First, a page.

Now it’s time to test out those options. While it might be tempt- ing to say, “Wow, look at all these philosophy majors working at Nike; that’s the path for me,” it’s an even better idea to talk to those philosophy majors before you take the plunge.
To appreciate why, imagine this scenario: You spend the next few months hustling to land a plum job at Nike. You finally make it in. And then on your first day, your boss says: “Hey, do you mind updating all these spreadsheets by the end of the day?” Which is really too bad, given that spread- sheets are your own personal kryptonite. And the mere sight of all those blank cells makes your eyes start to bleed. And every time someone says, “Pivot Table,” you start to break out in hives. . . .
Okay, you get the picture.
To avoid this fate, you want to really dig into each possible career path and understand exactly what it entails—what would you actually do in this role, is it a good fit for your superpowers, and will it bring you meaning or misery?
The best way to do that is to talk to people who do the job—i.e., the alumni you just uncovered in the last step. After all, if you had the choice between reading about a chocolate cake in a cook- book and tasting the cake right here and now, who wouldn’t go for the real thing? The same concept applies to career exploration; there’s just no substitute for learning from real people with real expertise.
Here’s exactly how to start up those essential conversations:
1. Once you run your initial filter(s) on the Alumni Tool to narrow down the pool of users, scroll down to see the alumni doing the very jobs in the very places you’re excited about:
2. Pick one who is doing something intriguing and click the “Connect” button. Then, be sure to also click “Add a note” (since you want to make it clear why you’re reaching out):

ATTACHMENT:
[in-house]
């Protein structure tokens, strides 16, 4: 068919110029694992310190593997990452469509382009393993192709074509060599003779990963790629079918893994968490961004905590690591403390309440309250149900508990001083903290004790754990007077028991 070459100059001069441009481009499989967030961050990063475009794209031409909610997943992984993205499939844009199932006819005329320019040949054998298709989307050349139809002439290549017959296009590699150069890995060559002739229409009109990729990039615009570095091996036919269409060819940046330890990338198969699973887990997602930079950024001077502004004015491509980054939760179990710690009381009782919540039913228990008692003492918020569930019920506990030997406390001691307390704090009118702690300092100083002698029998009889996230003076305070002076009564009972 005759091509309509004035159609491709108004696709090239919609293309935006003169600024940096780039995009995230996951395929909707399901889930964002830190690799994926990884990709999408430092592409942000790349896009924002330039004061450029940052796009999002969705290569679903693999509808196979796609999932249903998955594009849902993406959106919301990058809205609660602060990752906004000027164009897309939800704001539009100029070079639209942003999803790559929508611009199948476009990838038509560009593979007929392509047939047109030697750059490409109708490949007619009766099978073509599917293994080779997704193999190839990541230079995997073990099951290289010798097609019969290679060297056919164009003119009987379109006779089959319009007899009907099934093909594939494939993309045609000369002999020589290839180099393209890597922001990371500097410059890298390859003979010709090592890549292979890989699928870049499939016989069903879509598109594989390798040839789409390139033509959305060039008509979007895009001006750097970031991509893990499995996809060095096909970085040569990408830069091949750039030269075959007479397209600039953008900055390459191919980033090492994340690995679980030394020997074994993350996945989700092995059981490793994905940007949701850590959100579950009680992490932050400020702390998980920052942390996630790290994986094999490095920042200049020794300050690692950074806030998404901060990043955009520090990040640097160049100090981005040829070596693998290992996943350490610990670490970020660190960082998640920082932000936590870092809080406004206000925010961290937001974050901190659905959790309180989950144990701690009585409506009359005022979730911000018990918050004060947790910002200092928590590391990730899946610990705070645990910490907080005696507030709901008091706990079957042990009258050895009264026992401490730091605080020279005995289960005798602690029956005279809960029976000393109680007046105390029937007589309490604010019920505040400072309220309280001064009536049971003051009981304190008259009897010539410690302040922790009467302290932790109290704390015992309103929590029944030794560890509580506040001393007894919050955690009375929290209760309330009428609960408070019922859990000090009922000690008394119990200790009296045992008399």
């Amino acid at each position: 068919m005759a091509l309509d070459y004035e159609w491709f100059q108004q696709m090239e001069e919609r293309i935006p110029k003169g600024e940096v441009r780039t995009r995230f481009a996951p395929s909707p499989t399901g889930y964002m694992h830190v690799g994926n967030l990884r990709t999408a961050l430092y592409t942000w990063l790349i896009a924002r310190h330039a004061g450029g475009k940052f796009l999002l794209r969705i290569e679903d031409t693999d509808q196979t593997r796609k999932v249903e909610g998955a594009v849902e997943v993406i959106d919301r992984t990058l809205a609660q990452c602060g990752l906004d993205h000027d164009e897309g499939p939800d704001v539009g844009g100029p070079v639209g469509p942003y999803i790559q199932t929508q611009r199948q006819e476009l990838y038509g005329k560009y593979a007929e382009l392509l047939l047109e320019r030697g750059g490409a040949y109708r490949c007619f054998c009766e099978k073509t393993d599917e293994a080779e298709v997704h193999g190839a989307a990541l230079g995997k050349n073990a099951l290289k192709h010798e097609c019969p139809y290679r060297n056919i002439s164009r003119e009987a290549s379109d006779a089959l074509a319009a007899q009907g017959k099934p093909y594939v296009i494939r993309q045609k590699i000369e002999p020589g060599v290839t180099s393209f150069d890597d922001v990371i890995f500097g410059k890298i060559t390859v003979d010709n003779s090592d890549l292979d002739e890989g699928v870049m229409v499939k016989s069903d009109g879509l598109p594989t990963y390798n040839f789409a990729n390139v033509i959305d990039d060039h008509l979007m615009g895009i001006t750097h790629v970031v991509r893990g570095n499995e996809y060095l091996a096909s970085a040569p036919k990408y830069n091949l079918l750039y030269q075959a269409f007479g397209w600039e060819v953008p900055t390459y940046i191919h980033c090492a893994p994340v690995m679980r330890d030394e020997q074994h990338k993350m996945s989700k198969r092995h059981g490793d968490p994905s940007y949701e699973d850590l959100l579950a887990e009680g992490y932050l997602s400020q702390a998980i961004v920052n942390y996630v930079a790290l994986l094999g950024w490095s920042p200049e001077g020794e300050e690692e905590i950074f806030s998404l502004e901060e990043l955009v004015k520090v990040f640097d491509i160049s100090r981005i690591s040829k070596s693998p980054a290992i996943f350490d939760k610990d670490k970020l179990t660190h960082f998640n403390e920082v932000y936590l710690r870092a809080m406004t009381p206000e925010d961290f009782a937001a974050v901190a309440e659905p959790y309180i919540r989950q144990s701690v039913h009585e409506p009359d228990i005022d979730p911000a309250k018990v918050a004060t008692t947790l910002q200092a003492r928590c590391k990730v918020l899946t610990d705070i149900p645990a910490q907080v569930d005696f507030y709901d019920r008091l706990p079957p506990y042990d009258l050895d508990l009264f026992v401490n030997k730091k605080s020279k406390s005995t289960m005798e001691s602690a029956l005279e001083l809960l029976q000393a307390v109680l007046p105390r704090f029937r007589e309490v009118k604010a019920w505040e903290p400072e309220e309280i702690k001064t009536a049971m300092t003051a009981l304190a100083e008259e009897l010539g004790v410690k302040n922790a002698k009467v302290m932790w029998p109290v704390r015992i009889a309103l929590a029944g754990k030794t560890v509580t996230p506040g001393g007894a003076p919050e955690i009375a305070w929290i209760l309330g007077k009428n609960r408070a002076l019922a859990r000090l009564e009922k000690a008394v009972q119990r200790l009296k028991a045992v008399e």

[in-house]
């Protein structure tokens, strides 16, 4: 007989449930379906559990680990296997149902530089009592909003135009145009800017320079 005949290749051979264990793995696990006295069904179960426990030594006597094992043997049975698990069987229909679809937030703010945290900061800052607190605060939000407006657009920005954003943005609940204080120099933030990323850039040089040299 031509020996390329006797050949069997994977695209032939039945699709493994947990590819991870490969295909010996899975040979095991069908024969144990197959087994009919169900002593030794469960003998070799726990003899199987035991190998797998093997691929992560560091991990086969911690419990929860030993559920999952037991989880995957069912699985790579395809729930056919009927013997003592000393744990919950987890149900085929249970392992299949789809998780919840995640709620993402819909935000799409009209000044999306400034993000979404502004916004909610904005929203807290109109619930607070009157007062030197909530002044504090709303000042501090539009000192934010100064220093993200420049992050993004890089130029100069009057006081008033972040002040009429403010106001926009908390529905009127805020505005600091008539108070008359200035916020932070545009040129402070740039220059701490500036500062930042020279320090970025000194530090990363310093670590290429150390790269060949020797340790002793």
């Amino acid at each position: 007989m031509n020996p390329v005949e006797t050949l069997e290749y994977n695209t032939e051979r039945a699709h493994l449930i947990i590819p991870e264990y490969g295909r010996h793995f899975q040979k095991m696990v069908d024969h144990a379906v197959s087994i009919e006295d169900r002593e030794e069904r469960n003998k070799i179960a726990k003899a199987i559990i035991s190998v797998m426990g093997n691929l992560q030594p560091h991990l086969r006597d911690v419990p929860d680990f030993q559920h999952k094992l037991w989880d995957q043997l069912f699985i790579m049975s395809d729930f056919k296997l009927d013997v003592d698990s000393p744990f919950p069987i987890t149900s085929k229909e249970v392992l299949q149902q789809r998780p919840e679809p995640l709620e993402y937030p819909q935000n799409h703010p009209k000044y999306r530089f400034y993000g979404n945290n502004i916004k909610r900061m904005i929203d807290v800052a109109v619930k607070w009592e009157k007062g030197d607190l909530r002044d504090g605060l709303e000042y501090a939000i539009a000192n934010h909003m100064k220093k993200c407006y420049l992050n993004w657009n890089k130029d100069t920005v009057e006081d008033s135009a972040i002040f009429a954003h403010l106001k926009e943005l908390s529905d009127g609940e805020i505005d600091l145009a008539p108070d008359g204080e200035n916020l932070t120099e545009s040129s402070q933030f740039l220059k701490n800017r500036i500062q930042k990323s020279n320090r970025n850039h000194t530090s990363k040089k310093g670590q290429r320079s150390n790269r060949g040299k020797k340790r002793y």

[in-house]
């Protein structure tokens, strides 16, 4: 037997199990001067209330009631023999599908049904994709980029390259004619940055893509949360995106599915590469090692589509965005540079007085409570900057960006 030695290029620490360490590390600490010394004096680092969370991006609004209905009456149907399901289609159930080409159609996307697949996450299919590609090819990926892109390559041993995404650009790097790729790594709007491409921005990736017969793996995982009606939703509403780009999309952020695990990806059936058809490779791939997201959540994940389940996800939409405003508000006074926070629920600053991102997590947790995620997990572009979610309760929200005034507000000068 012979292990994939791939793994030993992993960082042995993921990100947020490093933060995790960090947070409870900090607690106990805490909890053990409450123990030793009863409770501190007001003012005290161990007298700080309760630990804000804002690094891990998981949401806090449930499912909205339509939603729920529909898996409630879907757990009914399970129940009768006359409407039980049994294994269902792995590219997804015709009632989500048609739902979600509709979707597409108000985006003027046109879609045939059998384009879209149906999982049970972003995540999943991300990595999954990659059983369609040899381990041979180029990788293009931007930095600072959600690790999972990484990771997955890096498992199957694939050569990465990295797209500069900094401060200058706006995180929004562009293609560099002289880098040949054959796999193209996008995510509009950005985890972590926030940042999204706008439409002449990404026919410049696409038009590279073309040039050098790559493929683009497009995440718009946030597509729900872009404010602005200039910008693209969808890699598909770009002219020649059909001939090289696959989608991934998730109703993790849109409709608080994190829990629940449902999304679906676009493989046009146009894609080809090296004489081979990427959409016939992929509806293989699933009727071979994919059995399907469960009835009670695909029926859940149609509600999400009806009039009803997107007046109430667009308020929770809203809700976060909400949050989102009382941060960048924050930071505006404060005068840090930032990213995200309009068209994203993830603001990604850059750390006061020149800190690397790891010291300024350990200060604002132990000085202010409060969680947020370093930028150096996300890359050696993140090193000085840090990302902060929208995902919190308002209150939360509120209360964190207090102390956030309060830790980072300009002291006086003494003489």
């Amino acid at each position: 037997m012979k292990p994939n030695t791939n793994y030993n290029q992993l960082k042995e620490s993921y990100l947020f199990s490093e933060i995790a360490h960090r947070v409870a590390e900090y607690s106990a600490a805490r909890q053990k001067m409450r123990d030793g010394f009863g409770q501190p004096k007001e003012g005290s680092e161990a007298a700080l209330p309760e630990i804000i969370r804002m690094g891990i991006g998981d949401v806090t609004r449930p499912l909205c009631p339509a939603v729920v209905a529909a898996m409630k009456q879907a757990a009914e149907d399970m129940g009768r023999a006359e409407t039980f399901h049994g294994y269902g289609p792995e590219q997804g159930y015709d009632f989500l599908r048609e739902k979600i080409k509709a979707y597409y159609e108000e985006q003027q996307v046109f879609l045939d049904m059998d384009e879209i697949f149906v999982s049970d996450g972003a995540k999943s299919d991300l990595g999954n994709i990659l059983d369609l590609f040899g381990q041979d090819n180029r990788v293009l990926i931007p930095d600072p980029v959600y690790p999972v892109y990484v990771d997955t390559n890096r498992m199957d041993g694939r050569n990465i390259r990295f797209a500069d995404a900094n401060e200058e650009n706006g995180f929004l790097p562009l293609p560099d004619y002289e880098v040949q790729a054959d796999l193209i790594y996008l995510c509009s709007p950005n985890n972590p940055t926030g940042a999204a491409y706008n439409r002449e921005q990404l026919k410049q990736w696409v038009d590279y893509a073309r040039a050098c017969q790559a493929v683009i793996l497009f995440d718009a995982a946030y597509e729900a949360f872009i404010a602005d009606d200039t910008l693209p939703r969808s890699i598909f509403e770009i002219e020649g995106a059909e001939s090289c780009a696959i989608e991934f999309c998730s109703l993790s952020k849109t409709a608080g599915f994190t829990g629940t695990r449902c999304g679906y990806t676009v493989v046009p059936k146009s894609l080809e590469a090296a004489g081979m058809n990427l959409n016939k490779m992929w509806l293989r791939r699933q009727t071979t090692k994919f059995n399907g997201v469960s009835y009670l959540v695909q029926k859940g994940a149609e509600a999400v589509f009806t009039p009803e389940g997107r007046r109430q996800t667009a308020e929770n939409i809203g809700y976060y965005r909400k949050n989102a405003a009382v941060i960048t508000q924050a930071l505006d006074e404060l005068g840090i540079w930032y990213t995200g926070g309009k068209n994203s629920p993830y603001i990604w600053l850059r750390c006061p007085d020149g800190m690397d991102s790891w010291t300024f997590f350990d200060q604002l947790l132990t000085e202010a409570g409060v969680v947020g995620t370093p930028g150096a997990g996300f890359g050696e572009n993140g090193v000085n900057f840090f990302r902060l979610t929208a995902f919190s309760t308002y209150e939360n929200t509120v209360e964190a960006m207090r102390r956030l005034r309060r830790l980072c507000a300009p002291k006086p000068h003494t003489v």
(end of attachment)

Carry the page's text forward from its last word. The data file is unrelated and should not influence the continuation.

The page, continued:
3. Now, here’s the most crucial part. Many people blow it by saying something like, “Hey—can you get me a job?” or “Let me tell you how awesome I am!” While you might want both things, neither is particularly appealing to an alum.
In fact, if you’re an alum yourself, you might have received at least a few messages like this. If so, you know all too well that no one wants to be so plainly sold to or used in such a transactional way.
Worry not, however, because the vast majority of alumni are happy to help out—they just want to feel good about it. They want a chance to tell their own story or steer the next generation clear of the mistakes they made. But here’s what you will almost certainly not hear: “Oh, sure, let me serve you up a job on a silver platter just because you happened to be one of the 300,000 other people who went to my school!”
So here’s an example of a note that gives the alum the spotlight instead of a sales pitch (you can find a template for this kind of outreach at the end of the chapter):
The key elements here are:
Playing up your shared affiliation from the get-go.
Flattery (let’s be real, it works).
Conveying you won’t waste their time.
Next week is always better than this week!
Once you’ve sent this first request, don’t stop there. You want to reach out to at least five alumni, with a goal of having three real conversations (aka “informational interviews”) per career path. Why? Well, for one thing, you’re unlikely to hear back from every alum. You also want a diverse sample of experiences to help you get focused while making a potentially foundational career decision.
For the alumni who do respond, be sure to keep track of what you learn. Make the most of each conversation by doing the following:
Ask great questions to accelerate your learning (see Sidebar on the next page).
Follow up with a great thank-you note. It doesn’t have to be long, but it does need to include some of the things you learned. The alums should know that the time they invested in the call was well worth it—and they’ll be all the more likely to want to help you again in the future.
After each of your three (at a minimum) informational inter- views with alumni who have desirable job titles, work at companies you’re considering, or have taken career steps you want to emulate, it’s helpful to rate your level of fit. Here’s a basic rubric to evaluate what you’re learning:
3: Great Fit—I’d love doing this kind of work, it plays to my strengths (but with some healthy “stretch” and learning), and I’d feel good about what I accomplish there.